MH: Michael has such an extensive library of art and design books that his frame of reference is encyclopedic. When he told me he wanted a silver jacket, I said, “Could you show me what you are thinking of?” And at the next meeting Michael brought three beautiful books with silver jackets. My first thought was that we would print one color — black — on silver stock, but Shapco offered to print the silver. When I was at the printers, they did a test — a flood-coat of silver with UV inks — and then put it through a press with another form, and it looked beautiful.
Michael Boyd’s home library. He also keeps about a thousand books for reference at his studio-warehouse. Photo: Tim Street-Porter.
MB: Mick told me he thought we needed to print at Shapco, which is in Minneapolis, although he’d never printed there before. Tony Manzella, a good friend of Mick’s, recommended them — and mentioned that Shapco prints for the Gagosian Gallery. During the two days that Mick was at Shapco for the press check, he saw three Gagosian catalogs in various stages of production. The PLANEfurniture catalog was in good company.
MH: I knew I wanted the book to be printed on uncoated paper, which is not the usual choice for an art book. My first choice was Mohawk Via 80-lb. Text [Pure White, Smooth]. I asked Shapco if they had a preference for another uncoated sheet — and I was also thinking of the budget — but they said that they absolutely recommended running on Via. I’m a long-time Via user, and this was definitely the most demanding job I’ve printed on it.
Michael Boyd in front of Edward Cella’s gallery. Photo: Hans Eckardt.
MB: As soon as the book was ready to go to press, Mick was able to address my need for a PLANEfurniture calling card. He had read about these ultra-thick cards available through an online printer called MOO. The cards are printed digitally in sets of 50, and they are printed on both sides. This was an opportunity to show 50 different images of PLANEfurniture, so I was delighted. Mick was able to use the images from the grids in the catalog. It was incredibly easy. Some of the cards have a red stripe around the edge, and the others have black — perfect.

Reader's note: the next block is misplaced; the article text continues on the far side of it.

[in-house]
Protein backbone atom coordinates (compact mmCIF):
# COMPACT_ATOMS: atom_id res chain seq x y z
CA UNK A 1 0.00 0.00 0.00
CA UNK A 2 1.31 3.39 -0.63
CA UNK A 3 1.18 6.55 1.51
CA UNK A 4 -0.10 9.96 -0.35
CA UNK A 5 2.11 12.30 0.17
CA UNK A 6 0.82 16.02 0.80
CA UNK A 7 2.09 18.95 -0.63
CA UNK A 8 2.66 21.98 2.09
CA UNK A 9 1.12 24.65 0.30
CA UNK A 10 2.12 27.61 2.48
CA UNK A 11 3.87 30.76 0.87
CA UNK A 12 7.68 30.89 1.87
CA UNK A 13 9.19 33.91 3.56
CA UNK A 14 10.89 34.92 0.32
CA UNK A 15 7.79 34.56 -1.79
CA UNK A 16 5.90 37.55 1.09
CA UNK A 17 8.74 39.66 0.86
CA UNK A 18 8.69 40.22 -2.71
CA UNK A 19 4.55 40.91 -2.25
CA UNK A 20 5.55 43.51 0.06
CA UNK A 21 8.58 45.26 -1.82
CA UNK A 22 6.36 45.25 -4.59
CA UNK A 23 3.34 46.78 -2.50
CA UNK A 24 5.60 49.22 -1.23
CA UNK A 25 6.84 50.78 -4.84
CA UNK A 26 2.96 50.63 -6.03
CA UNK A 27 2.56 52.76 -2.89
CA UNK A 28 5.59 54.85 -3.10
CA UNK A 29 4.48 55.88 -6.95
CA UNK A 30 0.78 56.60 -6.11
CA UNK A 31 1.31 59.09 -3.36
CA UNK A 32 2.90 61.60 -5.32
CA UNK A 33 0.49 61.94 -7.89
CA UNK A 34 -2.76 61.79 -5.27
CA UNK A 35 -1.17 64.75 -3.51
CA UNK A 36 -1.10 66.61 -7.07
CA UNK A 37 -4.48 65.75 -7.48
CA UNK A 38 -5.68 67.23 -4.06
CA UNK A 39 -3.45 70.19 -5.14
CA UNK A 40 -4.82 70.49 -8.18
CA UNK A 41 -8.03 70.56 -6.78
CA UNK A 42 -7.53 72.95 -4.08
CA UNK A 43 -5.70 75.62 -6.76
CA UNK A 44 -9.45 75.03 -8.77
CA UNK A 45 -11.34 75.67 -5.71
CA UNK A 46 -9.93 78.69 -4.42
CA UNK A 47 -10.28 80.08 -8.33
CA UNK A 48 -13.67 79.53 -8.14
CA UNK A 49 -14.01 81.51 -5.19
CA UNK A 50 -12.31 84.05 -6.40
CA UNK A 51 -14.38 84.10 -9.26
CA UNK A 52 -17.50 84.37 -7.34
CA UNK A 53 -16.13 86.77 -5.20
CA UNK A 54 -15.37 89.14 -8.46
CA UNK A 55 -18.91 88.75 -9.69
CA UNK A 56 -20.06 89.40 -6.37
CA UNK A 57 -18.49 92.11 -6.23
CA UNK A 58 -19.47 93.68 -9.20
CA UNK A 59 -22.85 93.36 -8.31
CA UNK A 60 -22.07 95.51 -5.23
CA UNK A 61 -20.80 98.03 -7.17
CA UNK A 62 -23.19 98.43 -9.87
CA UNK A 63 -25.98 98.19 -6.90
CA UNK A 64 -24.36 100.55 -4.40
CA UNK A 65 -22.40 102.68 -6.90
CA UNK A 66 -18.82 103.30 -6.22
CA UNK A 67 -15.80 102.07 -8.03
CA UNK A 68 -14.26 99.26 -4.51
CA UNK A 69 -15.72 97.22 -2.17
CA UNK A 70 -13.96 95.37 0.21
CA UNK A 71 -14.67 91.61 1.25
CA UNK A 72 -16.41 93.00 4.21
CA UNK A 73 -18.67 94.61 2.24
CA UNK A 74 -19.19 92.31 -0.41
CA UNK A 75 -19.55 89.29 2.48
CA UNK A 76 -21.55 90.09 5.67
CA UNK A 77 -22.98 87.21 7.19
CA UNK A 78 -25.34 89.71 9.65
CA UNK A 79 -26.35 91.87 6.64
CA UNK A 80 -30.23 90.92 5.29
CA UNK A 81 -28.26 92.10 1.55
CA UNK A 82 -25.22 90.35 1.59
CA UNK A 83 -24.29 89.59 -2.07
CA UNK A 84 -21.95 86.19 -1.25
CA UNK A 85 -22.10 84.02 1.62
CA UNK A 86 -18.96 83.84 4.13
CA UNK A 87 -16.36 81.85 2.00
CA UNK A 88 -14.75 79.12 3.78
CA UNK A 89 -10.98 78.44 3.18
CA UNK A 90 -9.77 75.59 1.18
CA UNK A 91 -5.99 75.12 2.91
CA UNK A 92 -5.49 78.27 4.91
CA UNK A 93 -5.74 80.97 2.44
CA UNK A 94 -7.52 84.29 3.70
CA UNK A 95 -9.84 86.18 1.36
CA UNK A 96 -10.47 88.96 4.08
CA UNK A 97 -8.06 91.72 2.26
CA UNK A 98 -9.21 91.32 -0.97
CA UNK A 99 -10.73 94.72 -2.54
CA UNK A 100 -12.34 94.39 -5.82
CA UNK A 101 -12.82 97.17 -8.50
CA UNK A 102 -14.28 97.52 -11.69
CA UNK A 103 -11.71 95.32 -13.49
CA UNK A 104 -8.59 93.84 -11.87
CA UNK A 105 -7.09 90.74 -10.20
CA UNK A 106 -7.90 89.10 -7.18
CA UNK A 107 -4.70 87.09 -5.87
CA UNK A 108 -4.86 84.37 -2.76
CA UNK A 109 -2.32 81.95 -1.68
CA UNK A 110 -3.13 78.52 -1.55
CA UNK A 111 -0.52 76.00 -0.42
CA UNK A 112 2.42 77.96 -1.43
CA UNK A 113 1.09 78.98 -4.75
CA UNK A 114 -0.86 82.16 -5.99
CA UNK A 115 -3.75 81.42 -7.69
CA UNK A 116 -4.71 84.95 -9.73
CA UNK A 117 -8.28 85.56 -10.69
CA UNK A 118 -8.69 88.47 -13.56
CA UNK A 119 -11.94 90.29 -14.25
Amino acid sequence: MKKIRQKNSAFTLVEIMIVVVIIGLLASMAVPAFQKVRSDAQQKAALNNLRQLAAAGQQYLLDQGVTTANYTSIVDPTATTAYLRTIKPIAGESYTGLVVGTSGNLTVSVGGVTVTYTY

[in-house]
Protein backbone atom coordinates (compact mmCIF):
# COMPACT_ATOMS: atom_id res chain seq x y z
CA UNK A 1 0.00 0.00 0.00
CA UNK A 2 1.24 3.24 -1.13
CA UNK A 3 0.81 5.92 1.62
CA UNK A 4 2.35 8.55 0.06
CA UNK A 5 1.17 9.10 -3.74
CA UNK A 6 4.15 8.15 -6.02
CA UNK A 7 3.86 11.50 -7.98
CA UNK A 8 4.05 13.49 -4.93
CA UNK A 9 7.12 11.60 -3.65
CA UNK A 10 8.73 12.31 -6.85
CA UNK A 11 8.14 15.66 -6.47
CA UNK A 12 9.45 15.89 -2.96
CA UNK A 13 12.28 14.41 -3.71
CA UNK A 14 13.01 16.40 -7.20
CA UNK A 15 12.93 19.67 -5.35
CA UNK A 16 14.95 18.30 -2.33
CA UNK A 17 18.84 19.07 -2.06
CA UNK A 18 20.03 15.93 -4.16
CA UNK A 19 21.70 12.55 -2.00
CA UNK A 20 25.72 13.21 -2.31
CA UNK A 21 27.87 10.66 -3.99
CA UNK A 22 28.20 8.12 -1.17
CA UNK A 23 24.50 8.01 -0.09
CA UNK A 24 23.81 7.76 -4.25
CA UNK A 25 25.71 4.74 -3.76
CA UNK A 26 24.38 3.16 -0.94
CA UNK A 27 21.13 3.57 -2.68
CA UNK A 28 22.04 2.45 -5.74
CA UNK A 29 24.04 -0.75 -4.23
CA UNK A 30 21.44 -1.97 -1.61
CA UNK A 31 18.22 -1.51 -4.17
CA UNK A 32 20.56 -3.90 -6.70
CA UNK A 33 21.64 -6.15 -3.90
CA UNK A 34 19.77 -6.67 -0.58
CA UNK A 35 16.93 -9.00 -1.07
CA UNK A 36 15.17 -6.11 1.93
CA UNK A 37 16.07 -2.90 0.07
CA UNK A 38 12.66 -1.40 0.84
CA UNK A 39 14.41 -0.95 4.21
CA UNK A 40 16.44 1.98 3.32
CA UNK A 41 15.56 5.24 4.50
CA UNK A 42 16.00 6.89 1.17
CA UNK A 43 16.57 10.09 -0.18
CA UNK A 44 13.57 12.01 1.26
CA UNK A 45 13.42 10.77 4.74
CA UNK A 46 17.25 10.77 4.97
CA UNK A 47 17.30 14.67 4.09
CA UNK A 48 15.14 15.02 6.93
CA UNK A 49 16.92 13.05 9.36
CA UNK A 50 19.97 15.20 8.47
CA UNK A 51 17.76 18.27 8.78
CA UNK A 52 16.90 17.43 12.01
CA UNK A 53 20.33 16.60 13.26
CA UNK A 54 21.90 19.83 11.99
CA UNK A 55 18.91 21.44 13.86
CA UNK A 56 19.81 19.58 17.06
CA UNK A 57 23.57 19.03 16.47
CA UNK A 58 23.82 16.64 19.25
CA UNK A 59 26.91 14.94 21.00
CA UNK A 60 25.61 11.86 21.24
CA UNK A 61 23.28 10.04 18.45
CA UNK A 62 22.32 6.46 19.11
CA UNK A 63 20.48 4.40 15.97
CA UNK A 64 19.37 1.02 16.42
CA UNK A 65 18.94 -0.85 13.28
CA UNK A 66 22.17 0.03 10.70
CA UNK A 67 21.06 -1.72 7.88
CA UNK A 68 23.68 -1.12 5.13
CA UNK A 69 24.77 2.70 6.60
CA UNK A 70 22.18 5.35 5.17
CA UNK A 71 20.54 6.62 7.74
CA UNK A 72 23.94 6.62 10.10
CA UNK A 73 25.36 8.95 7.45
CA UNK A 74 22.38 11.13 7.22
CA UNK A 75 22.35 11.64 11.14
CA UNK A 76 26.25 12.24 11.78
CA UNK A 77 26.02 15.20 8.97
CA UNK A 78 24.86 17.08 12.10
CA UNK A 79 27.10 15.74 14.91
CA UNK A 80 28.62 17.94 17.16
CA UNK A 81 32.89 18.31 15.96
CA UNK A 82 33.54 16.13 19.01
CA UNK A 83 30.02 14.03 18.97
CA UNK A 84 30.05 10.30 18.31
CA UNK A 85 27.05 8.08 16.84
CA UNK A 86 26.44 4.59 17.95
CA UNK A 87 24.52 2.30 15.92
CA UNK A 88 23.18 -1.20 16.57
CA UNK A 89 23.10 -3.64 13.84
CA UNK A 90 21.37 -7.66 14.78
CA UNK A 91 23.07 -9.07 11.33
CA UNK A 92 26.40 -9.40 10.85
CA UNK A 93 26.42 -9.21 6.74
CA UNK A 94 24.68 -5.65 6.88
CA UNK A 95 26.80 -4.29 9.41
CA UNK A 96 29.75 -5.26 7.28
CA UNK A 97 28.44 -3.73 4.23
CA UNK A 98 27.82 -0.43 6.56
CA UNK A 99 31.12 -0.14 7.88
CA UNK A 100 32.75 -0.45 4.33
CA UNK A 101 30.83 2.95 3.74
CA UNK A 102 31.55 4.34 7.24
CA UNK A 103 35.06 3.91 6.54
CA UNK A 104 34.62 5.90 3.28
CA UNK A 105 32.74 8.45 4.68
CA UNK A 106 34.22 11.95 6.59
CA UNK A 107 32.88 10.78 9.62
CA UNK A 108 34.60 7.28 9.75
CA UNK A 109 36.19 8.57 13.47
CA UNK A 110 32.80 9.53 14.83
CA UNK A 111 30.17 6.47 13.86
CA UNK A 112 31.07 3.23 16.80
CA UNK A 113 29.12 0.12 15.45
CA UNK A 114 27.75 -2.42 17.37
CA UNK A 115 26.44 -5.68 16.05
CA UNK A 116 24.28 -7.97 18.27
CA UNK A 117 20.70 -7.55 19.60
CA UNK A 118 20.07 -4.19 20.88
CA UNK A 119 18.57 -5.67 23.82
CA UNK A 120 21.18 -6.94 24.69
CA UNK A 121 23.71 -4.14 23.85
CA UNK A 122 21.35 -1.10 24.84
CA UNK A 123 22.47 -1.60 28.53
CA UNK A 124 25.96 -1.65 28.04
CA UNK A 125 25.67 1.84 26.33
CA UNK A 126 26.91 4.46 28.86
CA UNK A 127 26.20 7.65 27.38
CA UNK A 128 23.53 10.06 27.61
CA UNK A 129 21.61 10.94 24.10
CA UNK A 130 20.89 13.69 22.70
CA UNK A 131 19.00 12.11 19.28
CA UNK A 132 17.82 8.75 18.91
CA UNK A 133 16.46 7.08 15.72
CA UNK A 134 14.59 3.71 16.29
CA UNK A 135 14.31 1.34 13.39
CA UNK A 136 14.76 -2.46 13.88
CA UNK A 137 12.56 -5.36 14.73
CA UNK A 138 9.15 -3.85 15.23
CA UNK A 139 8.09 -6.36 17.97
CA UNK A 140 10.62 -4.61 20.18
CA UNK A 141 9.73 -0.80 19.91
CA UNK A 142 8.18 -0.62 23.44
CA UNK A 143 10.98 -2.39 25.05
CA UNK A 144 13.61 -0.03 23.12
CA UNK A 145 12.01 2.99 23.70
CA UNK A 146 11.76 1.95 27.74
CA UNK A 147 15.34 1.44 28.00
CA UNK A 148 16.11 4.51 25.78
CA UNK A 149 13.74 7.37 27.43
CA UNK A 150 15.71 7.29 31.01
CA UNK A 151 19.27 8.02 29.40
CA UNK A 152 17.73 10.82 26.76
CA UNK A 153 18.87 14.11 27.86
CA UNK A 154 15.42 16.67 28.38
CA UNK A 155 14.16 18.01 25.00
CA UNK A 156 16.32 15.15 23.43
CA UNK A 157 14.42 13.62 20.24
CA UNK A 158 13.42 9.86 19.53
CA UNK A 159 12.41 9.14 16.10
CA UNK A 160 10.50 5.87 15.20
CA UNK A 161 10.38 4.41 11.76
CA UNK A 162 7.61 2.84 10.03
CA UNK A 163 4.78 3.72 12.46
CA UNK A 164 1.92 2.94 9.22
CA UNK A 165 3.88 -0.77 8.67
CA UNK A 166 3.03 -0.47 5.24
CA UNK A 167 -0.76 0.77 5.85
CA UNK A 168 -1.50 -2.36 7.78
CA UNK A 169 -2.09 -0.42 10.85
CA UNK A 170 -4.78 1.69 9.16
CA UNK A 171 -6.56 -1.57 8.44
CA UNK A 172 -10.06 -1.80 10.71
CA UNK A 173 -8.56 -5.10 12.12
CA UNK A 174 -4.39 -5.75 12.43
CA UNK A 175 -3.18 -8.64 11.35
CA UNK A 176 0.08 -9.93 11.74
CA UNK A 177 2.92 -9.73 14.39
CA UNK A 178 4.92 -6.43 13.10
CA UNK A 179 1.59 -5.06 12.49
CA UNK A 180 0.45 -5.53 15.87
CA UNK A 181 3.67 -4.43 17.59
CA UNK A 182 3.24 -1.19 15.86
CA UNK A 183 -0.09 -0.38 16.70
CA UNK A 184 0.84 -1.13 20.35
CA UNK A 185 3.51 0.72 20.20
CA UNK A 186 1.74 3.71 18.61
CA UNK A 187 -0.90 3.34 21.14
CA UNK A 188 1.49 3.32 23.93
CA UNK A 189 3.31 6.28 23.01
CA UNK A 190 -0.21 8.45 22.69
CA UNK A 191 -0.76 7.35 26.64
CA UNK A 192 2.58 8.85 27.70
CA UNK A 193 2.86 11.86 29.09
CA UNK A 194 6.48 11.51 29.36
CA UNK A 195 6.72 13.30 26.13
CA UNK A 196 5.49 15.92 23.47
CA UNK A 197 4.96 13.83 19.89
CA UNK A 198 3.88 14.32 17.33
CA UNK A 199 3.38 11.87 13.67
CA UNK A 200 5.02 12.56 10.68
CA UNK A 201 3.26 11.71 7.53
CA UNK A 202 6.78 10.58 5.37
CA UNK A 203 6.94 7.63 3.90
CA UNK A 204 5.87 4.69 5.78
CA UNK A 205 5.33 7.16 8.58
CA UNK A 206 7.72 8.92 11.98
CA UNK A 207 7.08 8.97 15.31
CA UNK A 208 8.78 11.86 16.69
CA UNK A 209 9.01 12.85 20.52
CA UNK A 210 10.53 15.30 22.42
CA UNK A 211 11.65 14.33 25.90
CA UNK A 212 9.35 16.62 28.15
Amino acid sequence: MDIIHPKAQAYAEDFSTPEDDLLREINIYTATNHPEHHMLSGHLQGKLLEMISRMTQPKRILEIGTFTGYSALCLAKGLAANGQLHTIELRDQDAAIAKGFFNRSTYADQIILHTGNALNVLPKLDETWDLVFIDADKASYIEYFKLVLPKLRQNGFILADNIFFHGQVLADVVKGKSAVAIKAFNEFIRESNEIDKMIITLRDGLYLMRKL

MH: We replaced MOO’s standard satin ribbon with a paper band we trimmed from Shapco’s overrun of the catalog’s endpapers. Michael has given away several full sets of cards — though he’s primarily using them singly, of course. And the cards look great placed right on the furniture — a kind of art-imitating-art effect.
Each set of 50 MOO Luxe cards comes in a white linen box with a covered magnetic-dot closure. Note the custom band. Photo: Ph.D, A Design Office
Except as noted, all photos © 2012 StudioAlex
PLANEfurniture: types + prototypes is currently available at Edward Cella Art + Architecture, the museum shop at LACMA and William Stout Architectural Books in San Francisco. Michael Webb’s book Modernist Paradise: Niemeyer House | Boyd Collection showcases Michael and Gabrielle Boyd’s collection of modernist furniture — and the Oscar Niemeyer-designed home in which the furniture resides with the Boyd family (Rizzoli, 2007). It is the perfect companion volume to PLANEfurniture: types + prototypes.